Afterwards, one of those white men, came and got in my face. He was angry and began to rebuke me for attacking the middle class, from whom most of the money would come to help plant this church and I “shouldn’t bite the hand that fed me.” He was offended by my remarks about worship, and he was offended that I assumed their churches didn’t care about racial minorities as they had a few in their own church, and middle class people needed Jesus too. He also thought I was referring to white southern churches and shouldn’t think the church (here, up North) had the same racial problems. This was his perspective and interpretation of my remarks, with which in all honesty I could not agree that what he thought I had said I had actually said.

What was similar about these two incidents was the emotion of anger, one that had been directed at others, and one that was now directed at me. Another similarity was the issue of interpretation and perspective. In both situations others didn’t take it the way the person being angry took it. By way of contrast, one brother seemed to listen and the other didn’t.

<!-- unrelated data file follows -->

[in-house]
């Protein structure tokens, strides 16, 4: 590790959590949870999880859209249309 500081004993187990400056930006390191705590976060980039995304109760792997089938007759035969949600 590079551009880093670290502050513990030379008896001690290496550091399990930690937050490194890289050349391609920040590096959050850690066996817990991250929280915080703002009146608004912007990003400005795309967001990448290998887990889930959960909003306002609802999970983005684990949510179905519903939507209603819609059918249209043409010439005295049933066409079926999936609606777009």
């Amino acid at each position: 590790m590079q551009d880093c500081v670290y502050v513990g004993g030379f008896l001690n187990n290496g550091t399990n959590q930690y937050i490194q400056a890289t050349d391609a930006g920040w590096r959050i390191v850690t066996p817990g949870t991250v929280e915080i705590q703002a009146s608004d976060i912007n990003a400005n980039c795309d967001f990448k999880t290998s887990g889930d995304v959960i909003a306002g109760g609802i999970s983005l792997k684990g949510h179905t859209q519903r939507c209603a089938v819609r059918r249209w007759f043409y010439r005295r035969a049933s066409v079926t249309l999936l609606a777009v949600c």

I was a bit amused that the Devil was tempting me to not take my own advice (which was to not return insult for insult), because I do feel insulted when my words are misconstrued. In God’s mercy I tried to humble myself, listen to his concerns, assure him I didn’t mean to insult (which when telling the truth I sometimes do but by no means maliciously, at least this time) and sought to make peace with him. I’m not quite sure how it worked out in his heart, but at least he didn’t hit me.

It might be some people need to wear warning labels over their heads: WARNING –this person might explode or go off at any moment, and your best intentions might be misinterpreted, and you should be careful to remember that some people have a lot of racial hurt and others a lot of racial guilt and they don’t know what to do with it. Others of us need an internal warning that reminds us that there is racism, and some are guilty, and to be dismissive of it makes things worse.